Italy's swansong to the baroque, the colossal Reggia di Caserta began life in 1752 after Charles VII ordered a palace to rival Versailles. Not one to disappoint, Neapolitan architect Luigi Vanvitelli delivered a palace bigger than its French rival. With its 1200 rooms, 1790 windows, 34 staircases and 250m-long facade, it was reputedly the largest building in 18th-century Europe.
Vanvitelli's immense staircase leads up to the Royal Apartments, lavishly decorated with frescoes, art, tapestries, period furniture and crystal.
The back rooms off the Sala di Astrea (Room of Astraea) house an extraordinary collection of historic wooden models of the Reggia, along with architectural drawings and early sketches of the building by Luigi Vanvitelli and his son, Carlo. The apartments are also home to the Mostra Terrea Motus, an underrated collection of international modern art commissioned after the region's devastating earthquake in 1980. Among the contributors are US heavyweights Cy Twombly, Robert Mapplethorpe and Keith Haring, as well as local luminaries like Mimmo Paladino and Jannis Kounellis.
The complex has appeared in numerous films, including Mission: Impossible III, Star Wars: Episode 1 – The Phantom Menace, and Star Wars: Episode II – Attack of the Clones, moonlighting as Queen Amidala's palace in the latter two.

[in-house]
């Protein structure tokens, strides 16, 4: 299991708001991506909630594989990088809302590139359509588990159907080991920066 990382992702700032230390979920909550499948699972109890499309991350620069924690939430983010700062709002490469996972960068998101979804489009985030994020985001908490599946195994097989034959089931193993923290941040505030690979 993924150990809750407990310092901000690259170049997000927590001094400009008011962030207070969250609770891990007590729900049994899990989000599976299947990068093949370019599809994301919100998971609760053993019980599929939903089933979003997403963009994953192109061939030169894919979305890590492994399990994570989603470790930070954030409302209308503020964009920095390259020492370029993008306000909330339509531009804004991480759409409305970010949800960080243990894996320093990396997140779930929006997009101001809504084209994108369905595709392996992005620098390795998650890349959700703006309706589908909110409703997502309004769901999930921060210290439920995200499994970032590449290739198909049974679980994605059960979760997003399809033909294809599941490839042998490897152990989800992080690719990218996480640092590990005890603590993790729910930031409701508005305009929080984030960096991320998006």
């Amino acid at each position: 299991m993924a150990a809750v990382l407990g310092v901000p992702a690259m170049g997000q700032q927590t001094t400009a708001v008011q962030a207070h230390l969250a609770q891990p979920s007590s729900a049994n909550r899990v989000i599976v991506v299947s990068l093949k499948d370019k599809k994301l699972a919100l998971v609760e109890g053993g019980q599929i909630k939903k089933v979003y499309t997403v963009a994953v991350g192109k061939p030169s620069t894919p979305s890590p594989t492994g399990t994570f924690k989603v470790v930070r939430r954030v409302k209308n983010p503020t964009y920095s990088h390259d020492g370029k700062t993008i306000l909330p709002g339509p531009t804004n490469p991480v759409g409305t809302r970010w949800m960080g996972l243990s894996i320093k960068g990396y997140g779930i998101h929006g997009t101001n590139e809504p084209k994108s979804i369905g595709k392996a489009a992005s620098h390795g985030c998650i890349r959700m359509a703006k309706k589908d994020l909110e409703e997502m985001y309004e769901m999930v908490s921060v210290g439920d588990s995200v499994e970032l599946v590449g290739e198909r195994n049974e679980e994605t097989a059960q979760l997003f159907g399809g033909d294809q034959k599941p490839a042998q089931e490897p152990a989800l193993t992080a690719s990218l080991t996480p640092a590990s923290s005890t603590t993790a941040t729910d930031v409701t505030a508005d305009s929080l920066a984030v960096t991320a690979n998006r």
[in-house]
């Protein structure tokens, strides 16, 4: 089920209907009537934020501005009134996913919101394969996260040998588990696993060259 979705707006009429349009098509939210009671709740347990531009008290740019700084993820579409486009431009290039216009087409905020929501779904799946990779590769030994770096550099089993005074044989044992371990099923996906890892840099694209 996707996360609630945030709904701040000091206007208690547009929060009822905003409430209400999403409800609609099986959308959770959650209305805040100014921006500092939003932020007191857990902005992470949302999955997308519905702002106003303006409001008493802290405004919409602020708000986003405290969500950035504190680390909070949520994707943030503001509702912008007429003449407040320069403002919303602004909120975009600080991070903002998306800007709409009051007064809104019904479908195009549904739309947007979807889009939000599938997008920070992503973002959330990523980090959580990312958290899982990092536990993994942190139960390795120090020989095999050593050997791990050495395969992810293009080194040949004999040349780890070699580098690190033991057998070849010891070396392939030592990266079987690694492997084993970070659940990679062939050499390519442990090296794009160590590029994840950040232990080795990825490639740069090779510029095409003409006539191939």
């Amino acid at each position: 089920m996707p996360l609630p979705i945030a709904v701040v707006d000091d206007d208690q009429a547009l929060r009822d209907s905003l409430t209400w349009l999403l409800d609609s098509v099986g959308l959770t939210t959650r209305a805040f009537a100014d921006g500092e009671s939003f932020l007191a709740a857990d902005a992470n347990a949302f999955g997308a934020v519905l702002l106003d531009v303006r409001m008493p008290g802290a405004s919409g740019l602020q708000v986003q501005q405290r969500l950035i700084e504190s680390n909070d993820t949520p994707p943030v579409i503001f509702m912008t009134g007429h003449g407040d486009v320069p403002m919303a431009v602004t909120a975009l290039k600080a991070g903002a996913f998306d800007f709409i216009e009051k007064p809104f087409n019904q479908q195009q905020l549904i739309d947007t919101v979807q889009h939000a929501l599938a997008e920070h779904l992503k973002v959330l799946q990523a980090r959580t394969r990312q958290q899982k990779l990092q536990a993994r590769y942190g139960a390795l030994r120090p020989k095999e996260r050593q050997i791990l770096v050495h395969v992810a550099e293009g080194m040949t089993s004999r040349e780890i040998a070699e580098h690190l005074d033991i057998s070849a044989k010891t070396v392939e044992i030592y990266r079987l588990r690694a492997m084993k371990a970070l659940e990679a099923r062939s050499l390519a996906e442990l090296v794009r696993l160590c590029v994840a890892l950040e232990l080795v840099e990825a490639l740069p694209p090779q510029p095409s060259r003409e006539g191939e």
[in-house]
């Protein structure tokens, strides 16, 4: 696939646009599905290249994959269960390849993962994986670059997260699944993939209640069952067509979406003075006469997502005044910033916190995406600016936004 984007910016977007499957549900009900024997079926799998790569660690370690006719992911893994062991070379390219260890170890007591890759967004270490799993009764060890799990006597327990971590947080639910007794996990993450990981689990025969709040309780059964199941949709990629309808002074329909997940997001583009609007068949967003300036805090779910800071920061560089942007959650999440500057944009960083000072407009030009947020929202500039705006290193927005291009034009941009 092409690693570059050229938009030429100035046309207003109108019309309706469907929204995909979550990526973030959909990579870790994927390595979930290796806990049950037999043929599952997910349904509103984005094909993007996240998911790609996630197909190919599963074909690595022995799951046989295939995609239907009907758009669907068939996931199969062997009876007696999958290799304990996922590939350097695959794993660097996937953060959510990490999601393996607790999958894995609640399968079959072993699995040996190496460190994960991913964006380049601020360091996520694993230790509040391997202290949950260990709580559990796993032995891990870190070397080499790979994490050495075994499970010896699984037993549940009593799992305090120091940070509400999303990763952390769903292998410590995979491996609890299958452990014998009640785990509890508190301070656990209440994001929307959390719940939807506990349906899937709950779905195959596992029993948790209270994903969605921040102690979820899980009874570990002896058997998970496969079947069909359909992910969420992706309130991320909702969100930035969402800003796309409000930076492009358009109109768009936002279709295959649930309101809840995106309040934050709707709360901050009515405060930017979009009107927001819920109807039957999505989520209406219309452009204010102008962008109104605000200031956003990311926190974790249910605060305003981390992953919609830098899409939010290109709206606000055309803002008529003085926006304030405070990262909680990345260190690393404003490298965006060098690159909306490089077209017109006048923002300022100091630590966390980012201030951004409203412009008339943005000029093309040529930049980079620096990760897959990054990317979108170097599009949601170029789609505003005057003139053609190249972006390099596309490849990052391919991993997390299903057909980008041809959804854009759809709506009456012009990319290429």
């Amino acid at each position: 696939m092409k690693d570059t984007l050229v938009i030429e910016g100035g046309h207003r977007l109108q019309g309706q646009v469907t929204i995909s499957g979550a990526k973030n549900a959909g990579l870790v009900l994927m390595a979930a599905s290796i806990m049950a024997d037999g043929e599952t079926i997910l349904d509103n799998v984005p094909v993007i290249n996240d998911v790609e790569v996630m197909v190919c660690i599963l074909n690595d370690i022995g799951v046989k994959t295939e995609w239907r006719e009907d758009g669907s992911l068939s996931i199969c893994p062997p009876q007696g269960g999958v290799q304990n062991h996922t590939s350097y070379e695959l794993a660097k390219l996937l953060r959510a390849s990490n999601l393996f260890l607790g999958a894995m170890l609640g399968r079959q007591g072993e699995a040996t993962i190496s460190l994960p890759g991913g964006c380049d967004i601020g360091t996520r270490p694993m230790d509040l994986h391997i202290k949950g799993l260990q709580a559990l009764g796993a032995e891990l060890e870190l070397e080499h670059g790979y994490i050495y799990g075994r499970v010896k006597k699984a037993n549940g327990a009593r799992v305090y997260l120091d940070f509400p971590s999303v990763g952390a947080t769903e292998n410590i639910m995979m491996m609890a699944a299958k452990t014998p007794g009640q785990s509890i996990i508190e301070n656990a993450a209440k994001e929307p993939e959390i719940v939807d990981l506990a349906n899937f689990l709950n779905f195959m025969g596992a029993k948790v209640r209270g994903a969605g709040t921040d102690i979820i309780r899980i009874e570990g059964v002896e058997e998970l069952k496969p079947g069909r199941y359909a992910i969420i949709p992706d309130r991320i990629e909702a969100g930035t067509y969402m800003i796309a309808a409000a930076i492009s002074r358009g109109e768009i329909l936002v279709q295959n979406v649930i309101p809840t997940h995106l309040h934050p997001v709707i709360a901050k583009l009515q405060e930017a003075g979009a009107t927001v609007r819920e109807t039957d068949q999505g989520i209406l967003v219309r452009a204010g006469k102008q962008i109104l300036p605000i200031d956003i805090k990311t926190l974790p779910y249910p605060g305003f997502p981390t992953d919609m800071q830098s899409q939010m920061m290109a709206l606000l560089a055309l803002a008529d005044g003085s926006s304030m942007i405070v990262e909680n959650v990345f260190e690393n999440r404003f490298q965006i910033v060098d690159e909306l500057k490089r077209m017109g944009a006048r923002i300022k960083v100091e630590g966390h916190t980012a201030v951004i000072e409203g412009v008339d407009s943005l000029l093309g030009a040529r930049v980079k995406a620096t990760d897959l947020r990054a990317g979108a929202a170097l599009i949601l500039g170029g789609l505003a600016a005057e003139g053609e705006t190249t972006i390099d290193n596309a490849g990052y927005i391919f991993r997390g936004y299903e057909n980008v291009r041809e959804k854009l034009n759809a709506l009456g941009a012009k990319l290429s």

To clear your head afterwards, explore the elegant landscaped park, which stretches for some 3km to a waterfall and a fountain of Diana. Within the park is the famous Giardino Inglese (English Garden), a romantic oasis of intricate pathways, exotic flora, pools and cascades. Bicycle hire (from €4) is available at the back of the palace building, as are pony-and-trap rides (€50 for 40 minutes, up to five people).
If you're feeling peckish, consider skipping the touristy palace cafeteria for local cafe Martucci, located 250m east of the complex.
Regular trains connect Naples to Caserta (€3.40, 30 to 50 minutes); always plan ahead and check times online before hitting the station. Caserta train station is located directly opposite the palace grounds. If you're driving from Naples, exit the A1 (E45) at Caserta Sud and follow signs for Caserta and the Reggia.